Open source technologies already permeate most data centres, and their influence is spreading. However, data centre managers who wouldn't think twice about dropping a new Linux server into a rack feel very differently about building an open source firewall as the main barrier between their own network and the great unwashed. Security remains outside the open-source comfort zone.
Still, there are four primary arguments in favour of open-source security tools: agility in the face of changing threats, control of one's own destiny with full source code, customization to one's own requirements, and lower cost. With that in mind, good examples of freely available security products abound.
Greater agility in mail security
The e-mail security gateway is a perfect example of how open source products can answer the need for agility. The function of this gateway has changed from interoperability between disparate mail systems to security, with protection against spam and viruses - and now phishing protection and compliance requirements - at the top of the list. The gateway landscape continues to change quickly, with commercial products entering or leaving the market rapidly, and requirements changing just as fast. If companies opt for an open source solution - in which they build their own gateway from multiple components - they gain a high degree of agility, even though they also take on a substantial integration effort.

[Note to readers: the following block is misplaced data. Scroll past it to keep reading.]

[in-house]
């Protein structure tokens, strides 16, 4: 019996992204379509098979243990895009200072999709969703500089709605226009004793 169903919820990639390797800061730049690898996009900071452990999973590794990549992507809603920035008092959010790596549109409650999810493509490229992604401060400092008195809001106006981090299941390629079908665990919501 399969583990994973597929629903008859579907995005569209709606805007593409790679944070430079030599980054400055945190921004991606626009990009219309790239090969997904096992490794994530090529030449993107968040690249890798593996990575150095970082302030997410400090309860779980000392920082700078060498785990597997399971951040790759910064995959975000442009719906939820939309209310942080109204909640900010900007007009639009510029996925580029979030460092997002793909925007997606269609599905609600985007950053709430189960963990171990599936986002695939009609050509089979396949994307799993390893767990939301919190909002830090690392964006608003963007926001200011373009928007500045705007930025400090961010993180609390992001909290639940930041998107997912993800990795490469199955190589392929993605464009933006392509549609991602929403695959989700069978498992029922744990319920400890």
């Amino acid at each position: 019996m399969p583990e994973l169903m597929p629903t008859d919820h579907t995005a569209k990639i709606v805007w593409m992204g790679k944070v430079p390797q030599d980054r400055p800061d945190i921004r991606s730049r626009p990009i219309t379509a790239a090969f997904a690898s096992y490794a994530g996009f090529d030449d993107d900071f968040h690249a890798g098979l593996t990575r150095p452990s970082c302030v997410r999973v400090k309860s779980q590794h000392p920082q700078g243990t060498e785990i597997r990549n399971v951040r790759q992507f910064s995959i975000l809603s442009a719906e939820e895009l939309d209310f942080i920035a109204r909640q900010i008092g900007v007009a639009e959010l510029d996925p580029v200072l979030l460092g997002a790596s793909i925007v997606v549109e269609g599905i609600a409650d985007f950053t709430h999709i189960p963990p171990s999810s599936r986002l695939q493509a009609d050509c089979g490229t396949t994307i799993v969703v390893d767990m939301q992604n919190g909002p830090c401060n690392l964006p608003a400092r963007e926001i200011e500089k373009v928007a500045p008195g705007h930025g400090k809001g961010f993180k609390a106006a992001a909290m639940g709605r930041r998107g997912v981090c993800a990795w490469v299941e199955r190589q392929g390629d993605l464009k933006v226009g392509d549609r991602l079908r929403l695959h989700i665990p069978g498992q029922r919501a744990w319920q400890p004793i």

Antispam tool SpamAssassin, probably the poster child for open source security, is powerful enough to be at the core of several commercial products, including the popular Barracuda mail gateway. SpamAssassin is far from data centre-ready, however. Companies using it probably will have to create (or adapt existing open source) Web front-end applications and find a framework for scaling across multiple systems. There also is the need for user quarantines for suspect mail, tools to deliver mail, periodic quarantine management, reporting and alerting, and system management. Companies also will have to wrap a message transport agent, such as Postfix, around SpamAssassin to send, queue and receive e-mail. While some open source projects, such as the MailWasher server and Maia Mailguard, have integrated an antispam engine with management tools and quarantine, none has the active and lively development and huge user community that SpamAssassin does.
SpamAssassin by itself is no longer the state of the art in spam identification. Reputation-based filtering has been demonstrated to be very effective when combined with a good content filter; and new protocols, such as Sender ID and DomainKeys, help fight phishing attacks. Integrating freely available reputation-based services, such as SpamHaus or SpamCop, with other antispam tools isn't impossible, but requires expertise in mail-gateway design and the open source applications. Antivirus capabilities also belong in any mail security gateway. The only credible open source option is ClamAV, although a company choosing a Linux base for its e-mail gateway also has the option of several commercial engines that run on Unix.
Other antispam engines, such as CRM114, DSPAM and Bogofilter, are not as popular in large-scale environments because they rely on user training to achieve very high spam catch-rates. However, those building their own custom gateways can experiment with any filtering tool to see if it fits into the enterprise.